The loss of a lead actress this close to Spider-Man‘s scheduled Feb. 7 opening would be enough of a sting on its own. But it’s particularly embarrassing following nearly a year of delays — the show was to debut in March 2010 at one point — money problems, the departures of the original Mary Jane and Green Goblin, four injuries — two of them major — and mounting criticism.
Confused by all the twist and turns involving the delay- and injury-plagued Broadway musical Spider-Man: Turn Off the Dark? Don’t worry, Taiwan’s Next Media Animation has your covered, explaining the latest developments in its customary CGI-animated, and somewhat-humorous, style.
Broadway | The Broadway musical Spider-Man: Turn Off the Dark canceled both Wednesday performances to test new safety measures following the Monday-night fall that left a stuntman hospitalized with broken ribs and internal bleeding. The cancellation of the sold-out evening show was announced just three hours before showtime at the Foxwoods Theatre. Tonight’s performance is expected to go on as planned.
Producers and creators met privately on Tuesday with the entire company to address safety concerns about the $65-million musical, the most expensive and technically complex in Broadway history. Although accidents in theater productions aren’t uncommon, it’s unusual for there to be four injuries before a show has officially opened. MTV offers some context. [The New York Times, The Associated Press]
In the wake of last night’s accident that sent a stuntman to the hospital, Actors’ Equity Association has announced it will halt performances of Spider-Man: Turn Off the Dark until better safety measures are instituted.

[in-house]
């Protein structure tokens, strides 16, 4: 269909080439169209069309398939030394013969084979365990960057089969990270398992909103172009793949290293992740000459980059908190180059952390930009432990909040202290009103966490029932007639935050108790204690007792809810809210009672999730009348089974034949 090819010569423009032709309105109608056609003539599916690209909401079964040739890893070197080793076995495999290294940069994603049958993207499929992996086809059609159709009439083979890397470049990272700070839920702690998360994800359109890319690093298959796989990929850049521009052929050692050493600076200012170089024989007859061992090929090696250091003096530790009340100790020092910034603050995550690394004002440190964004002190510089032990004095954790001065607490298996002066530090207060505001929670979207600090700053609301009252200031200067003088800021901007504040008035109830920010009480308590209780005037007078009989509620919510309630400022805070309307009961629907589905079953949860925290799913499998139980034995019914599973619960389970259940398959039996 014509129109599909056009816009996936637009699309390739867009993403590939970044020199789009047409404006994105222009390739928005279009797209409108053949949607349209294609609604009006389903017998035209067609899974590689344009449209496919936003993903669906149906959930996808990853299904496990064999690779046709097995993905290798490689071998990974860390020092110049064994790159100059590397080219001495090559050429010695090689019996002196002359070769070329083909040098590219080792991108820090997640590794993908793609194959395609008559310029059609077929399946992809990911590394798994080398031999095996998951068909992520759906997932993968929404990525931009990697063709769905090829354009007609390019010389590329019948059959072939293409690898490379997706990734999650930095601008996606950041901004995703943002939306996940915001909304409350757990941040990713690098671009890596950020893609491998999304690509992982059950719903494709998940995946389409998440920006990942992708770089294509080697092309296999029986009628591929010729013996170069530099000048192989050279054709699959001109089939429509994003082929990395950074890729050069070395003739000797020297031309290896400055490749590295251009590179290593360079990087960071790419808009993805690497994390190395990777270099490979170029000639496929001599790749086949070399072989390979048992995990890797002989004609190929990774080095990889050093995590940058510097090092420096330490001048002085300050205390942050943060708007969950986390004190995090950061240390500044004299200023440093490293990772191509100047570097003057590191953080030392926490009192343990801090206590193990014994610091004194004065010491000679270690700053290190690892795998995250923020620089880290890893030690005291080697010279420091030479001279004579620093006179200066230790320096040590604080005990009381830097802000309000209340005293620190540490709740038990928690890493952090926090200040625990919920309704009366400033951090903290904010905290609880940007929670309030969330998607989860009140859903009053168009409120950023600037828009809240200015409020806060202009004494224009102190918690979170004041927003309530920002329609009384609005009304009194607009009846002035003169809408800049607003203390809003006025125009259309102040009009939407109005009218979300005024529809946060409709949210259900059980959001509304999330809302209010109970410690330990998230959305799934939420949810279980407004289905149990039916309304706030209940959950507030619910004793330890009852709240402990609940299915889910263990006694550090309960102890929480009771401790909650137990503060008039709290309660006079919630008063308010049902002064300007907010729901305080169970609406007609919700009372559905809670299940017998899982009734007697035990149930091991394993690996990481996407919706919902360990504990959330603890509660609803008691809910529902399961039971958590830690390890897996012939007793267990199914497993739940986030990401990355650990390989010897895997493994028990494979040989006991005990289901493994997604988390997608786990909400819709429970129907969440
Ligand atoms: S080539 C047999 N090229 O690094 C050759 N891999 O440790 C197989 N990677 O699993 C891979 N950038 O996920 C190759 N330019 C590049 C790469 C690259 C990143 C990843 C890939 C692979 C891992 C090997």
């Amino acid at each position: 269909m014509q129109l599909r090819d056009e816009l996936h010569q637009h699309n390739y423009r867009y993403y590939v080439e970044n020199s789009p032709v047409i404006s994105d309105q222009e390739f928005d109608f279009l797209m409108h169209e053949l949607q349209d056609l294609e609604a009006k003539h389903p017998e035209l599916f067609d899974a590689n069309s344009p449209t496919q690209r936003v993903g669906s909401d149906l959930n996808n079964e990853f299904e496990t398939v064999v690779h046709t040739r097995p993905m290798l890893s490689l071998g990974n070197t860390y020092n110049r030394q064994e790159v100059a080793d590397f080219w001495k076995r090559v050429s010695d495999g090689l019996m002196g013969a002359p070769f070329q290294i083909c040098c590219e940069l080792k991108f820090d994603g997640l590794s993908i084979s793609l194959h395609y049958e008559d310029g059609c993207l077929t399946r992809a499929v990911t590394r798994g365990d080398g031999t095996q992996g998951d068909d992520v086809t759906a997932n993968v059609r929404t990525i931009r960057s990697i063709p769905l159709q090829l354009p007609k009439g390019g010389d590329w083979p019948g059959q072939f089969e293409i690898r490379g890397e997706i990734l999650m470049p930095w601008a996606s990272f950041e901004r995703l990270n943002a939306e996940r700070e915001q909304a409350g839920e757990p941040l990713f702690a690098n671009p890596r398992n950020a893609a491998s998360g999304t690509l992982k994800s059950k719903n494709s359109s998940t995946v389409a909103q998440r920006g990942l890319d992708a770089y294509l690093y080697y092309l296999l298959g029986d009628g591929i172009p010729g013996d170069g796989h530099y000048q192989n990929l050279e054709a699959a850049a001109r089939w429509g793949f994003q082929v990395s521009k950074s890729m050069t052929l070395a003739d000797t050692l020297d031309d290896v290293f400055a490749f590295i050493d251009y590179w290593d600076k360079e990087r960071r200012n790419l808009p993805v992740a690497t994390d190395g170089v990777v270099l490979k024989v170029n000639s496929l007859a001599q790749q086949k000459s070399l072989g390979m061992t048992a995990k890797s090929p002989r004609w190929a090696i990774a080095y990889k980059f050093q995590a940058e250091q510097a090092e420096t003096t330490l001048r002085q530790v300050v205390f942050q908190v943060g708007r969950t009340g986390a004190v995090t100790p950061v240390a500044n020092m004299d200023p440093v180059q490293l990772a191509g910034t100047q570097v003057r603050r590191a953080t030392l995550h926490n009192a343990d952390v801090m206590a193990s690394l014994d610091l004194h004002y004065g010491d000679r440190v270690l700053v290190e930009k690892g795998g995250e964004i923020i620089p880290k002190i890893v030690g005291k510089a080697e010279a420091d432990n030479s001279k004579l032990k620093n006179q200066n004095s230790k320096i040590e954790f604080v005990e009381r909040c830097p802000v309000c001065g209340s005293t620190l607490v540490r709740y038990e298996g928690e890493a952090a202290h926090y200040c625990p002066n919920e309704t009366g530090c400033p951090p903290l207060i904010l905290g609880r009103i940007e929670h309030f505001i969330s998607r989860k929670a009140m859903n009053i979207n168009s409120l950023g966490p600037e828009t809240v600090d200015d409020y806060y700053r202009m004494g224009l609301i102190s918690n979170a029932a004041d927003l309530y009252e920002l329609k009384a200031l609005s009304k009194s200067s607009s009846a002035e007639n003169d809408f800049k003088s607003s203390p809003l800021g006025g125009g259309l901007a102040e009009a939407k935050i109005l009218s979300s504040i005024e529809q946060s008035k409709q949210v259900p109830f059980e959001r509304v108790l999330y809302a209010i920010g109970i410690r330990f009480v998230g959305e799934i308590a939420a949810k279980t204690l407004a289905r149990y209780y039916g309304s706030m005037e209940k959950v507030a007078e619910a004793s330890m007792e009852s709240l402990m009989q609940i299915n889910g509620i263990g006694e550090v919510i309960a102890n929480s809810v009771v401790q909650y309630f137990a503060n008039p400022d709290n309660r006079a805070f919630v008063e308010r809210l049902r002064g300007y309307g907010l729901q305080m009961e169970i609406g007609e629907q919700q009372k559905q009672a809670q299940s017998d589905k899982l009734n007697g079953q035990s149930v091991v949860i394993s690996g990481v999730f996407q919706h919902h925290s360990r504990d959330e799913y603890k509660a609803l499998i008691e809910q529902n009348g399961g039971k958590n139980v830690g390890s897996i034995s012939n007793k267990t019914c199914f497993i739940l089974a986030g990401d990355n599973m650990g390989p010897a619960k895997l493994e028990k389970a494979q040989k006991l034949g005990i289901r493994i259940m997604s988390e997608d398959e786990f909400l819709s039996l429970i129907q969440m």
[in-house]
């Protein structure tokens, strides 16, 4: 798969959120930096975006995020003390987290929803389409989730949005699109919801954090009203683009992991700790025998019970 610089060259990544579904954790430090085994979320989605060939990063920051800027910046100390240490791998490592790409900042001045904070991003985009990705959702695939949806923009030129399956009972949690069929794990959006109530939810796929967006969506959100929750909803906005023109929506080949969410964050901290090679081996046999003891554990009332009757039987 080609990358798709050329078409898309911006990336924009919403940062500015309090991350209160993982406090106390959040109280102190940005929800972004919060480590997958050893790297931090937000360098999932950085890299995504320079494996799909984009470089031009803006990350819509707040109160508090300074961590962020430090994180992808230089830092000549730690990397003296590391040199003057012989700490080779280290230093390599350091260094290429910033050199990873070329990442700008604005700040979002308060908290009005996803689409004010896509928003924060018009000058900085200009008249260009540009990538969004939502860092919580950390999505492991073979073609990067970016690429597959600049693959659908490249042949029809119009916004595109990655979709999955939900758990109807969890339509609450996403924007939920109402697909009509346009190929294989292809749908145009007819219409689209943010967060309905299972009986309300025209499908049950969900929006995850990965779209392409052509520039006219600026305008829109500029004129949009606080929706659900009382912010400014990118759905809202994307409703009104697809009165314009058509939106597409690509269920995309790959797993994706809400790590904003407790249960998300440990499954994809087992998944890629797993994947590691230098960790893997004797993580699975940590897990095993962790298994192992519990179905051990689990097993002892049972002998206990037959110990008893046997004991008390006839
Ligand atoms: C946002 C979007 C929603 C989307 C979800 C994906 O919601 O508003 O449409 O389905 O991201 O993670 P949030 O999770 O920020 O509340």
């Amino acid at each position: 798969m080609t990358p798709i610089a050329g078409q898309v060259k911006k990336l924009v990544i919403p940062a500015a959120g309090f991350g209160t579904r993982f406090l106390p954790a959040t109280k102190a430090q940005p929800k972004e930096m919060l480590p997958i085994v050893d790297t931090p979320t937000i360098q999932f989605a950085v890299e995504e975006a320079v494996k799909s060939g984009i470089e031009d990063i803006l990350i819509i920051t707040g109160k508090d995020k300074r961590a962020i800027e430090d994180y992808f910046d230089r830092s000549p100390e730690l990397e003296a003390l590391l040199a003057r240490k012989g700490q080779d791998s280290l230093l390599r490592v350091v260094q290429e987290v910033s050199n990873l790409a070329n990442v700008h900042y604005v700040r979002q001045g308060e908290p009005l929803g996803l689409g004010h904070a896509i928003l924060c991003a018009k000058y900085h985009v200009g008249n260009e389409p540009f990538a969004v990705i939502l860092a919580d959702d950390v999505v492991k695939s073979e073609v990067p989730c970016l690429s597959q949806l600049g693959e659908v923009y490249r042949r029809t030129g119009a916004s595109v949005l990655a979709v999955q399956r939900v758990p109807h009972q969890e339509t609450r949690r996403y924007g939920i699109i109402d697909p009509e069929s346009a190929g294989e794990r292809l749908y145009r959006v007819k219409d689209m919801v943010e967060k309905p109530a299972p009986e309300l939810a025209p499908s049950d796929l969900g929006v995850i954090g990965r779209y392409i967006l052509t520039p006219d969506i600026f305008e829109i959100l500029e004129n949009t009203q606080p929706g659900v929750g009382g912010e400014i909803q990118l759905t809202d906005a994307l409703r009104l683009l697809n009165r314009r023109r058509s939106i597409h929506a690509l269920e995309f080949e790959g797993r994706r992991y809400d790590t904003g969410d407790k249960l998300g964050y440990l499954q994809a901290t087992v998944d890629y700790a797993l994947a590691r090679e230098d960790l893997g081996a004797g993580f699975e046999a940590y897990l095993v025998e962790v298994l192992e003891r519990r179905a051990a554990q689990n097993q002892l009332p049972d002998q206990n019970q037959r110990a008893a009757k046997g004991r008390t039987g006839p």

“Actors’ Equity Association is working with management and the Department of Labor to ensure that performances will not resume until back-up safety measures are in place,” the labor union, which represents live theatrical performances, said this morning in a statement released to Broadway World. Update: Broadway.com now reports that “additional safety protocols” will be enacted immediately, resulting in the postponement of Wednesday’s matinee. However, Wednesday evening’s performance, and all subsequent ones, will proceed as scheduled.
As we reported earlier, aerialist Christopher Tierney, who doubles for Spider-Man and two villains, fell about 30 feet when the cable to his harness snapped during the closing minutes of Monday night’s performance. (The New York Times has amateur video of the mishap.) He was taken by ambulance to Bellevue Hospital, where he’s reported to be in stable condition. According to Showbiz 411, Tierney suffered broken ribs and is being monitored because he was bleeding after the fall.